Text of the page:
Baseball can be a cruel master, especially where the timing of transactions is concerned.
Take Rafael Vasquez, for example.
Originally signed as an amateur free agent by the Pittsburgh Pirates in December of 1975 at the tender age of 17, the Dominican righty made it to Triple-A Columbus for a stint in 1977.
The next year, he was a standout for the Double-A Shreveport Captains, posting a 14-9 record with a solid 3.23 ERA and 150 strikeouts in 184 innings.
Those were heady times for the Bucs, of course, as they began the decade with three division titles and a World Series crown, added a couple more NLCS appearances in the middle of the decade, and wound up the decade as the “We Are Family” world champs.
As 1978 came to an end, it looked like Vaszquez, still just 20, might soon be part of the festivities.
But then …
Well, then the Pirates traded him, along with Odell Jones and the legendary Mario Mendoza, to the Seattle Mariners in December in exchange for Rick Jones, Tom McMillan, and Enrique Romo.
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The downside was that Vasquez was leaving the only organization he had known for the bottom-dwelling climes of the Kingdome. The upside was that his path to the Majors was more clear than ever, thanks to the Mariners’ ongoing expansion pain.
Indeed, Vasquez broke camp with Seattle in 1979 and made nine appearances (all in relief) between Opening Day and May 10. The youngster managed to run up a 1-0 record in that stint. Unfortunately for Vasquez and his new team, that 1.000 winning percentage was “supported” by a 5.06 ERA and 1.813 WHIP.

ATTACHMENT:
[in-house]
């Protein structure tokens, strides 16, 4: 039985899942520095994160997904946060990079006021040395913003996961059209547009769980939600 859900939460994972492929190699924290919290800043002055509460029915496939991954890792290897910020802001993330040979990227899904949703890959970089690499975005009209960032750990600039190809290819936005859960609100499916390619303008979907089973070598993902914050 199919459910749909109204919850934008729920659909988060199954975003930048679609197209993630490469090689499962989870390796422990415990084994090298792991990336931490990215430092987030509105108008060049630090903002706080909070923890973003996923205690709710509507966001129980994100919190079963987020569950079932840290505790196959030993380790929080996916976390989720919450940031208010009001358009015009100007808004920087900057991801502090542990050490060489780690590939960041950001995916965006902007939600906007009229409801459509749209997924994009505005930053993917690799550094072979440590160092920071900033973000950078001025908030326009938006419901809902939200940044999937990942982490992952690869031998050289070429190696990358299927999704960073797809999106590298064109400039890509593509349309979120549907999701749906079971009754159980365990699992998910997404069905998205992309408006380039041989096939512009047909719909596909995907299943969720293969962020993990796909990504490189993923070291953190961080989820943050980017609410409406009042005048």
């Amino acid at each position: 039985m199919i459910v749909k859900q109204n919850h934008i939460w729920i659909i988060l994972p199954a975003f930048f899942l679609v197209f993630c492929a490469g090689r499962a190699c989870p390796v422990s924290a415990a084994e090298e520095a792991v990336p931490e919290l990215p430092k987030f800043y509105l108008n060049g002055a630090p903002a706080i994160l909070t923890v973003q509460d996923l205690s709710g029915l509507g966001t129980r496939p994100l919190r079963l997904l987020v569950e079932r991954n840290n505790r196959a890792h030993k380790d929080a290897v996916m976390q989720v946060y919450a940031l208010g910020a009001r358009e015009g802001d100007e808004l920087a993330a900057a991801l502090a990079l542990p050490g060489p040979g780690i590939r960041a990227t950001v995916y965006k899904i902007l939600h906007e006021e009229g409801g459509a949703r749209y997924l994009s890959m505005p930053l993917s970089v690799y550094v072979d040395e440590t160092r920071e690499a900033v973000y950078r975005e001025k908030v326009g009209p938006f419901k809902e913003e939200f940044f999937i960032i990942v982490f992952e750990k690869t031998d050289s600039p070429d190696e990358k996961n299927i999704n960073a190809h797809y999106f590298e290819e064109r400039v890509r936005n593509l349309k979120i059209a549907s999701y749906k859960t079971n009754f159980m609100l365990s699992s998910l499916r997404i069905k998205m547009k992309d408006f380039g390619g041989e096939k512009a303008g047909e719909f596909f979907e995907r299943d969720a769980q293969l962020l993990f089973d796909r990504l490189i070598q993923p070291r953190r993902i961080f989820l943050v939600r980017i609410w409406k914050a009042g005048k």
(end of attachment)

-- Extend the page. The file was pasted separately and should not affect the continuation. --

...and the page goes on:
The amalgamation got him shipped out to Triple-A Spokane … and then to the Cleveland Indians in December.
A year later, and after another full season in the minors, Cleveland traded Vasquez back to the Pirates as part of the deal that brought Bert Blyleven and Manny Sanguillen to the The Lake (though the Tribe released Manny in Spring Training of 1981).
Vasquez put up a decent relief season for Double-A buffalo in 1981 (4-8, 3.98 ERA, 4 saves), but he was done as a pro at 23.
Those nine games with Seattle in 1979 were enough to gain Vasquez a hunk of cardboard immortality, though — that’s him on the righthand side of 1980 Topps #672, the one titled “Mariners Future Stars.”
It’s fun to snicker at cards like this when you look at Vasquez’s meager record and try to reconcile that with the idea Topps considered him a “future star.”
Considering his card mates on that one, Charlie Beamon and Rodney Craig, combined for -1.5 WAR over a total of seven Major League seasons, though, Vasquez’s 0.1 makes him look like Max Scherzer in comparison.
So, maybe in the context of those early Mariners, Vasquez really was a star.